With respect to the project content, we refer to the MultiMedia Retrieval 2018-2019 project description for more information; see Project, under Course elements.

For the second phase, it is important that you can explain:

  1. what the results are;
  2. how the results can be interpreted;
  3. what has been learned;
  4. what went good, what went wrong, and what to do next; and
  5. what the core of the project is (reflected in both the abstract and the title).

All issues mentioned above and presented in the two presentations, also need to be grounded in the project report.

Lecture schedule and slides

The lecture schedule will be frequently updated during the course.

#lec. #week date time room topic slides literature
01 36 Tuesday 04 September 13.15 - 17.00 BBG-001 no lecture
01 36 Thursday 06 September 09.00 - 10.45 no lecture
02 37 Tuesday 11 September 13.15 - 17.00 Organization & Introduction + Explanation project
Signal processing (1): Basics (1)
Practical. Assignment 1 is provided.
Lecture 1
Lecture 2
Chapter 1, Sections 1 and 2
Chapter 2, Sections 1, 2, and 3
Chapter 3 until the bioinformation example on p. 56
Chapter 4
Chapter 12
Chapter 13
02 37 Thursday 13 September 09.00 - 10.45 Signal processing (2): Basics (2) Lecture 3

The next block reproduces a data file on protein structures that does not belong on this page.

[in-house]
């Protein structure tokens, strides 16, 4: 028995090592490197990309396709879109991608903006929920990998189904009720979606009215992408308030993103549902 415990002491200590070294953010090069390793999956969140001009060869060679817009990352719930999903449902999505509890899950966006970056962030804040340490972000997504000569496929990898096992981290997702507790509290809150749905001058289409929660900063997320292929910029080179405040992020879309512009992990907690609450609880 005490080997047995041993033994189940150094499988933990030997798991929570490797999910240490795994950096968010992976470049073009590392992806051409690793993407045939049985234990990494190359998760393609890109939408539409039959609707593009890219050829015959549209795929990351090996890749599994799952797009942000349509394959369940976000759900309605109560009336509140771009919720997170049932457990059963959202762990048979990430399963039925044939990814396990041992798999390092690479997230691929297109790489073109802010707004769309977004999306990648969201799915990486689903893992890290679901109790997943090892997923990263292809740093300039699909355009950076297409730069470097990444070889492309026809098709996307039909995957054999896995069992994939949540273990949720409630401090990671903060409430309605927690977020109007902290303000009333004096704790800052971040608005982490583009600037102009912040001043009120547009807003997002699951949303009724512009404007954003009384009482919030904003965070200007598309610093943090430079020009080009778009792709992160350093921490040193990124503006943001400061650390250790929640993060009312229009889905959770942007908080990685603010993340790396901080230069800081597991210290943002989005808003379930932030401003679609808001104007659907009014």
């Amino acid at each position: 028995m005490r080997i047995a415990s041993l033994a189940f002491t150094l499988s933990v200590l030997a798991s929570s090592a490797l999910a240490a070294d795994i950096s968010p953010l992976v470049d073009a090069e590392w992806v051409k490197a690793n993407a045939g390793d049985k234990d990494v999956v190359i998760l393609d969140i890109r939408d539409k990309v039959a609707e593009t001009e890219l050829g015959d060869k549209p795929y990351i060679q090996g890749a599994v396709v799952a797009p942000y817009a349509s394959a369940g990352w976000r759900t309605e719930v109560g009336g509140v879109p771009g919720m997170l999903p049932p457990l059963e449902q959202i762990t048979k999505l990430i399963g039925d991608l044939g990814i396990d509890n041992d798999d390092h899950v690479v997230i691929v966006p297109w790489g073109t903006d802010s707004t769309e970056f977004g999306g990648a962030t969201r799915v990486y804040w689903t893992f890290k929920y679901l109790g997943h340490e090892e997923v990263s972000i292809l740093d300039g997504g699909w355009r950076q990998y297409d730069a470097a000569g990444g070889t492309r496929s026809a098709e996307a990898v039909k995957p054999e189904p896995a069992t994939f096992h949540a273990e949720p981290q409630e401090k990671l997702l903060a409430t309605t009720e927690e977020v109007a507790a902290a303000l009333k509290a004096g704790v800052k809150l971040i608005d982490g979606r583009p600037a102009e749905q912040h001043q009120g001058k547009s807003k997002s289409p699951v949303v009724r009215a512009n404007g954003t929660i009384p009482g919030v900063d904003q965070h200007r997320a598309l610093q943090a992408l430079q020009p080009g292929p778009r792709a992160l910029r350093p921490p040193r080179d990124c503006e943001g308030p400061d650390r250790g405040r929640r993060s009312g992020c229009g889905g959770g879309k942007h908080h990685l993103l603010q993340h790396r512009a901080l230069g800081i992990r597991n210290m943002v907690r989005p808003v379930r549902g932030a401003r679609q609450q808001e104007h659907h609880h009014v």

03 38 Tuesday 18 September 13.15 - 17.00 Signal processing (3): Basics (3)
Assignment 2 is provided.
Lecture 4
03 38 Thursday 20 September 09.00 - 10.45 Signal processing (4): The eye-tracking signal (1) Lecture 5
04 39 Tuesday 25 September 13.15 - 17.00 Signal processing (5): The eye-tracking signal (2)
Practical / Exam preparation
Lecture 6
Practical 1
Deadline Assignment 1
04 39 Thursday 27 September 09.00 - 10.45 Signal processing (6): ECG Practical / Exam preparation Practical 2 The accompanying MATLAB-code and ECG-data (1 ZIP-file).
05 40 Tuesday 02 October 13.15 - 17.00 Distance, Evaluation of Machine and Human, and
Practical / Exam preparation
Lecture 7a,
Lecture 7b
Lecture 7c
Practical 3
Chapters 7, 10, 20, and 28; recommended: Appendix B
also consider Stanford's material on Image Processing;
in particular, Handout 8, as shown during the lecture
05 40 Thursday 04 October 09.00 - 10.45 Practical 4: Feedback Assignment 1 / Exam preparation Practical 4
05 40 Friday 05 October Deadline Assignment 2
06 41 Tuesday 09 October 13.15 - 15.00 exam
15.15 - 17.00 free
06 41 Thursday 11 October 09.00 - 10.45 Presentations research plan
07 42 Tuesday 16 October 13.15 - 17.00 Writing a scientific report
Project practical
Lecture 8
Deadline Project WP1
07 42 Thursday 18 October 09.00 - 10.45 Project practical.
Individual feedback on Assignment 2
08 43 Tuesday 23 October 13.15 - 16.15 Project practical.
Feedback per group on WP1
08 43 Thursday 25 October 09.00 - 10.45 Project practical
Deadline Project WP2
09 44 Tuesday 30 October 13.15 - 17.00 Project practical.
Feedback per group on WP2
09 44 Thursday 01 November 09.00 - 10.45 Final project pitch
09 44 Tuesday 06 November 13.15 - 15.30 Project practical.
Deadline WP3 and final report